These six startups have worked to create innovative solutions to help those in need. From medical and agricultural technologies to communication accessibility, many underserved areas of the world are gaining access to important technologies to help their communities thrive. Not only are these startups improving the lives of those in impoverished areas, but the Tech Awards’ focus on important companies and organizations such as these increase their ability to help others.

Rebekah Covey

Photo: Flickr

Patricia Arquette and Mohammad Ashour Conferred 2017 Muhammad Ali Humanitarian AwardActor, writer and activist, Patricia Arquette, received a 2017 Muhammad Ali Humanitarian Award on September 23, 2017. Arquette received the Lifetime Achievement award.

Arquette created the charity, GiveLove, a U.S. based skill-training non-governmental organization (NGO) dedicated to the instruction and promotion of Ecological Sanitation (EcoSan) and compost sanitation. Arquette founded GiveLove to assist after the 2010 earthquake in Haiti. The magnitude 7.0 earthquake occurred approximately 16 miles west of Port-au-Prince, Haiti’s capital.

GiveLove works in emergency and development contexts to introduce low-cost, decentralized sanitation systems based on container-based sanitation and human manure composting approaches. Specializing in dry toilets, known as, “compost toilets,” GiveLove’s industrial partners operate in areas with high demand and dry areas to provide safe options for latrines dug in challenging environments.

GiveLove has implemented training programs in Haiti, Nicaragua, Colombia, Uganda, Kenya, India and the United States. The charity partners with NGOs, local community associations, schools, youth groups, universities and governments. GiveLove provides technical skills training, program design and support, staff training, monitoring and evaluation and design consultancy. GiveLove also instructs local organizations to advance sanitation in high-risk communities. Arquette’s company trains licensed sanitation builders, as well as district technicians, to apply and manage projects.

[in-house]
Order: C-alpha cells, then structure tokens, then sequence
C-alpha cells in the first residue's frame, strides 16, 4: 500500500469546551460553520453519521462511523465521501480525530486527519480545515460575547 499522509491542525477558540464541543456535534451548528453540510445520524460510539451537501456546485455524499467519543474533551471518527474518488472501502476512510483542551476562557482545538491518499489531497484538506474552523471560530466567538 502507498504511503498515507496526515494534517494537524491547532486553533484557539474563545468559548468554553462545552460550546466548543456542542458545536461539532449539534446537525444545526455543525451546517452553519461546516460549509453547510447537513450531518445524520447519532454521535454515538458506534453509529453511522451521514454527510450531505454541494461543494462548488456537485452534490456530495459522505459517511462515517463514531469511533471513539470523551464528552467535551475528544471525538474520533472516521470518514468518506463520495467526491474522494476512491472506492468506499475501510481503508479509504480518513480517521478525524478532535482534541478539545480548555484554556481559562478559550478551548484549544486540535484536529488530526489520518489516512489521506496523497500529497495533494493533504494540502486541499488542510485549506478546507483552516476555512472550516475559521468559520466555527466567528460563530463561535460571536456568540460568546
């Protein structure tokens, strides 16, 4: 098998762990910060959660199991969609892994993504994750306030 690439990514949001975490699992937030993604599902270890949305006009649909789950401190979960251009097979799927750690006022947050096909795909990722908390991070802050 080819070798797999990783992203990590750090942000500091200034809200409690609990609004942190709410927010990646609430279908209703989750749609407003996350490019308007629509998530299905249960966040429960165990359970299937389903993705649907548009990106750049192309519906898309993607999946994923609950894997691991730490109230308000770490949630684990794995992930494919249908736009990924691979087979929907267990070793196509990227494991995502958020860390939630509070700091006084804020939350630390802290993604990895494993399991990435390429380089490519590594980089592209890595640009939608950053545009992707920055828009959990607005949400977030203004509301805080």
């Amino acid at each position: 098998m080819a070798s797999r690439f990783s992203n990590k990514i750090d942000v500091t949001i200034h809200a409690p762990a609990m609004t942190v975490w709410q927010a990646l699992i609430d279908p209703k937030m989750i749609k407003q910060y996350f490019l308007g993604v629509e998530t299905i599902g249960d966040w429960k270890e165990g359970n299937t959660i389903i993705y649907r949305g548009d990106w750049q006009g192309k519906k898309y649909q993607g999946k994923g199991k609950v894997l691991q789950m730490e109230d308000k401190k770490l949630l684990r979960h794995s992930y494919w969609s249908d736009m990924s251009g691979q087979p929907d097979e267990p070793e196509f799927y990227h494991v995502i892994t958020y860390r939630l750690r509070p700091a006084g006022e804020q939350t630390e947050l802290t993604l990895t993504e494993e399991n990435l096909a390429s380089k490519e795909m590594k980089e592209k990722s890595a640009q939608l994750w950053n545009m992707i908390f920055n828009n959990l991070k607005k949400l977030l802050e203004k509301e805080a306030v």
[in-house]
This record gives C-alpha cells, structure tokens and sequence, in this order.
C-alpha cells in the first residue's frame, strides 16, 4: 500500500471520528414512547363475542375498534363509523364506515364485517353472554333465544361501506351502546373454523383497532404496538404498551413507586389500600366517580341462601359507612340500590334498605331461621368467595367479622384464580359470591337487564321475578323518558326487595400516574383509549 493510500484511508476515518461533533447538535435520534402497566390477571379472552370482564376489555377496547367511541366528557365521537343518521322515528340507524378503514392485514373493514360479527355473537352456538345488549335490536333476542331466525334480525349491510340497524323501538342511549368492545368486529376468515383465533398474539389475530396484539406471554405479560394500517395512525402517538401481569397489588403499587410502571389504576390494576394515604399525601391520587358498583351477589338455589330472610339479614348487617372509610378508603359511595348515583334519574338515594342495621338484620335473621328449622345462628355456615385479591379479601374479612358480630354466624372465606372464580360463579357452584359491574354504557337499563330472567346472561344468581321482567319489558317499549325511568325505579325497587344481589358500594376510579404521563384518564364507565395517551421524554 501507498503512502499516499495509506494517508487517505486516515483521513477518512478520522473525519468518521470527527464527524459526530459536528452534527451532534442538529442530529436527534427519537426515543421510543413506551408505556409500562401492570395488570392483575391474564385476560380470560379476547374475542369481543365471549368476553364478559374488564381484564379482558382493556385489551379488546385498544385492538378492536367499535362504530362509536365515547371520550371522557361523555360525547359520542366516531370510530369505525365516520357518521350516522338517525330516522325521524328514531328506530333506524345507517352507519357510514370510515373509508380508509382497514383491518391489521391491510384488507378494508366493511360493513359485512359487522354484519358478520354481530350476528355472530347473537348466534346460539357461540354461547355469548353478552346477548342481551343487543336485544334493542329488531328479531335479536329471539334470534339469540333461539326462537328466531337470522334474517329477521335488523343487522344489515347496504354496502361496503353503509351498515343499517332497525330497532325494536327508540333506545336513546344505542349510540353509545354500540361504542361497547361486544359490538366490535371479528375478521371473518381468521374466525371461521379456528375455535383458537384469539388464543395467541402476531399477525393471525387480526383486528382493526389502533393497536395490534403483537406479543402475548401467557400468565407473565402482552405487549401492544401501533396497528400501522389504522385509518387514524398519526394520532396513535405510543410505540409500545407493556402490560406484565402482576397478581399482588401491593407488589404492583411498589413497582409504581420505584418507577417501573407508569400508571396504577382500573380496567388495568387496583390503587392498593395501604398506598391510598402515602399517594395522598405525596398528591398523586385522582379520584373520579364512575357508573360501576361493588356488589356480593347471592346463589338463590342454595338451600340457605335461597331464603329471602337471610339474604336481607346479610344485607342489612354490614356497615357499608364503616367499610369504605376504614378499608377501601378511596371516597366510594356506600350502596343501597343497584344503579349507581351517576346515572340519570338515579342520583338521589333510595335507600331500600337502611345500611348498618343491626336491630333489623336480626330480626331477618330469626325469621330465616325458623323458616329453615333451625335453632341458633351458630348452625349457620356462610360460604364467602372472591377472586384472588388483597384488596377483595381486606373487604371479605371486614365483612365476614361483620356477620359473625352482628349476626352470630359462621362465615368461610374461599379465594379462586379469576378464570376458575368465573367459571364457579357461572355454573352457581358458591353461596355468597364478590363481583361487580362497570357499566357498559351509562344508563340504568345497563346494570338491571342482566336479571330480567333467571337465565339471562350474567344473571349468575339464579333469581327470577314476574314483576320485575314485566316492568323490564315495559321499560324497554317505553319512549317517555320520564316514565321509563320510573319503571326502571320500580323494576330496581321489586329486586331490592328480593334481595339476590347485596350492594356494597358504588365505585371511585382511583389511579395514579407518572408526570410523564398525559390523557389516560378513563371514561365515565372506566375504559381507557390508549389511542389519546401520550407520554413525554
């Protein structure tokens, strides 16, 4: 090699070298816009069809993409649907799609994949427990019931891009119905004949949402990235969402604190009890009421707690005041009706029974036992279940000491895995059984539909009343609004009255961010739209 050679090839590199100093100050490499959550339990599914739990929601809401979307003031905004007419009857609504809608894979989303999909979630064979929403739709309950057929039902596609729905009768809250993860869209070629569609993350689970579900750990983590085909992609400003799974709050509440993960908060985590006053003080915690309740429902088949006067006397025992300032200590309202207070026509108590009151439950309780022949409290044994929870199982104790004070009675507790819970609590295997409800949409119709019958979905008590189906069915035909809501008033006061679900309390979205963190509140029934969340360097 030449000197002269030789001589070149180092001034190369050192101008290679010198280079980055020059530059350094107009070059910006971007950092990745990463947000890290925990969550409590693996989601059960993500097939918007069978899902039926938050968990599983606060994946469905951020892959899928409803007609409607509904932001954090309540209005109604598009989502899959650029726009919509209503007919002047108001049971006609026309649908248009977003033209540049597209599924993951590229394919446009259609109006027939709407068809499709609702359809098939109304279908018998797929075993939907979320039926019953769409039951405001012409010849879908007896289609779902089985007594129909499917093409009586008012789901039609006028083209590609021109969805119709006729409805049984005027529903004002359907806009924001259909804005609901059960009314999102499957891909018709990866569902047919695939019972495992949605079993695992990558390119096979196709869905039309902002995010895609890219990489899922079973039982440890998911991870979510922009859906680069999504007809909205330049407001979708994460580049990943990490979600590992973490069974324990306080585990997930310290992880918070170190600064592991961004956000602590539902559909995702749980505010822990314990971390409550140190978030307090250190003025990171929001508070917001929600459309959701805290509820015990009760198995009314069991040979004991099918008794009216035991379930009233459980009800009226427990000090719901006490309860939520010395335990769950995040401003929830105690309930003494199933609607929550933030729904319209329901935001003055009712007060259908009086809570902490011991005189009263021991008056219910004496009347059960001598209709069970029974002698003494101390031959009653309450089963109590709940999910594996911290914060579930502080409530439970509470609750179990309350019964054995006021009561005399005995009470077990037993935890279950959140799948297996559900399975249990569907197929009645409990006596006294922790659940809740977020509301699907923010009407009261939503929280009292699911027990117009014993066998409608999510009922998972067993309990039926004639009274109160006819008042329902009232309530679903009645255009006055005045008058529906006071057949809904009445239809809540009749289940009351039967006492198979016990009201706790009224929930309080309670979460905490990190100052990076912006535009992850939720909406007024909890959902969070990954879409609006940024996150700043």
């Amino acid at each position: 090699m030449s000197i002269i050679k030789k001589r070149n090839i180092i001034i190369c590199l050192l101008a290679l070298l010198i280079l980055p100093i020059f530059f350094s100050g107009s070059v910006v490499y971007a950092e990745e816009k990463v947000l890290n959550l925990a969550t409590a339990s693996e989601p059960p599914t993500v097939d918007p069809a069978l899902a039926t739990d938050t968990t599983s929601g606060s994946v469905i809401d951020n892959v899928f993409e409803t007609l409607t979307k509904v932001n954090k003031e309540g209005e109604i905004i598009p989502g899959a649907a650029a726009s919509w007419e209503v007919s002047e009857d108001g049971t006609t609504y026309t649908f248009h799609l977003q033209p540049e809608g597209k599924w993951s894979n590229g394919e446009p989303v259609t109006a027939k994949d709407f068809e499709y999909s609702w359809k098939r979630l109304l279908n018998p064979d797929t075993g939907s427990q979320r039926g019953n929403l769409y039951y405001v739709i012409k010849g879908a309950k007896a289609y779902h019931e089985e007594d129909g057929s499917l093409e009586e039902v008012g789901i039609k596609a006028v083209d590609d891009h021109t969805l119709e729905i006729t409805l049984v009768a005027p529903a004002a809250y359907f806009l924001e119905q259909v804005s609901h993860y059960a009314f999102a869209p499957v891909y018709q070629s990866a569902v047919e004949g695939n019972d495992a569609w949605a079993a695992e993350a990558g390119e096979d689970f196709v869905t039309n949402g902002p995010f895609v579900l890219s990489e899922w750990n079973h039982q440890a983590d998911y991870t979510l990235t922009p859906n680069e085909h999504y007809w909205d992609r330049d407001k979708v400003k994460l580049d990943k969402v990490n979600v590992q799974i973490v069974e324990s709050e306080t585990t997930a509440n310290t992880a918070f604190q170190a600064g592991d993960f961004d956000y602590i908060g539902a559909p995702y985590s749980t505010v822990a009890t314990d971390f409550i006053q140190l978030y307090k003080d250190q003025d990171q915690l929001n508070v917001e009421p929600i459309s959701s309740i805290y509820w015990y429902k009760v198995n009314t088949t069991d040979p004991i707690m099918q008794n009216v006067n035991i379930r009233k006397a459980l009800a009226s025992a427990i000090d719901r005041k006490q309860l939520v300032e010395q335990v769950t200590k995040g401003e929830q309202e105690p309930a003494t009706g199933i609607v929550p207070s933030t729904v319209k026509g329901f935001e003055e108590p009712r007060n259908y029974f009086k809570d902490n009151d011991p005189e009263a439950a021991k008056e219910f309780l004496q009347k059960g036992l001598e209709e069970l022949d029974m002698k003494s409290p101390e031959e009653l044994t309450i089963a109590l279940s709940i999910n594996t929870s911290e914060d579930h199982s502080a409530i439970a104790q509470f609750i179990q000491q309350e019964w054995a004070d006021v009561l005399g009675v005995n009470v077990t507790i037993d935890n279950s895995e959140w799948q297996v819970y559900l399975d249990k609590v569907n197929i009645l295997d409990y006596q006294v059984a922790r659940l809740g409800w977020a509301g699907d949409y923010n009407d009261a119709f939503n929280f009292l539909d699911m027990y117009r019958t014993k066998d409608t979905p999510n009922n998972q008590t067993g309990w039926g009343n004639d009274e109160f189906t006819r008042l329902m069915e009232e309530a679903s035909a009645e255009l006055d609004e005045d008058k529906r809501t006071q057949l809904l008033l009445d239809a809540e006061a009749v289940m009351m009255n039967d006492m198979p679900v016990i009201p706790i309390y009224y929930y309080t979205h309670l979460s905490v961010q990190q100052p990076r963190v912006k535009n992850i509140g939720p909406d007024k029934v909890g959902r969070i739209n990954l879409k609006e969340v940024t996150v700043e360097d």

The Center bestowed a second 2017 Muhammad Ali Humanitarian Award upon Mohammad Ashour.

During his acceptance speech for the Conviction Principle Award, Ashour promoted universal healthcare and condemned racism. Ashour’s enterprise, Aspire, operates in Ghana and the United States.

Aspire raises food-grade crickets on a commercial scale and actively works to normalize the consumption of insects in the western world. Ashour’s company, based in Austin, Texas, created a massive farm to raise crickets used to make mainstream snacks. The Center honored Ashour with the 2017 Muhammad Ali Humanitarian Award for pursuing his goal to produce a high-grade source of protein, while also reducing the carbon and land footprint that stems from farming cattle. Crickets are a healthy source of protein and offset the harmful effects that come from the reliance on beef production.

At the onset, employees fed the crickets. However, this system proved inefficient and ineffective, as humans work during daylight hours and crickets are nocturnal. Aspire subsequently incorporated a robotic system that provides the ideal amount of food to the crickets. These adjustments to the cricket’s diet created a better product.

Inside Aspire’s newest building, a robot feeds millions of crickets 24 hours a day. This facility is a 25,000-square-foot research and development center. Aspire plans to duplicate this technology on an additional farm that is 10 times the size of the present plant. It’s a scale that Ashour believes will propel crickets as a mainstream food in the United States. For an insect’s diet to meet its sustainable promise of supplying protein without the carbon and land footprint of beef, Aspire must increase production, making cricket protein widely available and affordable. Mohammad Ashour believes Aspire’s endeavor will make that possible.

According to The Ali Center in Louisville, Kentucky, the 2017 Muhammad Ali Humanitarian Award honored and extolled the valuable contributions of people from around the world.

Heather Hopkins

Photo: Flickr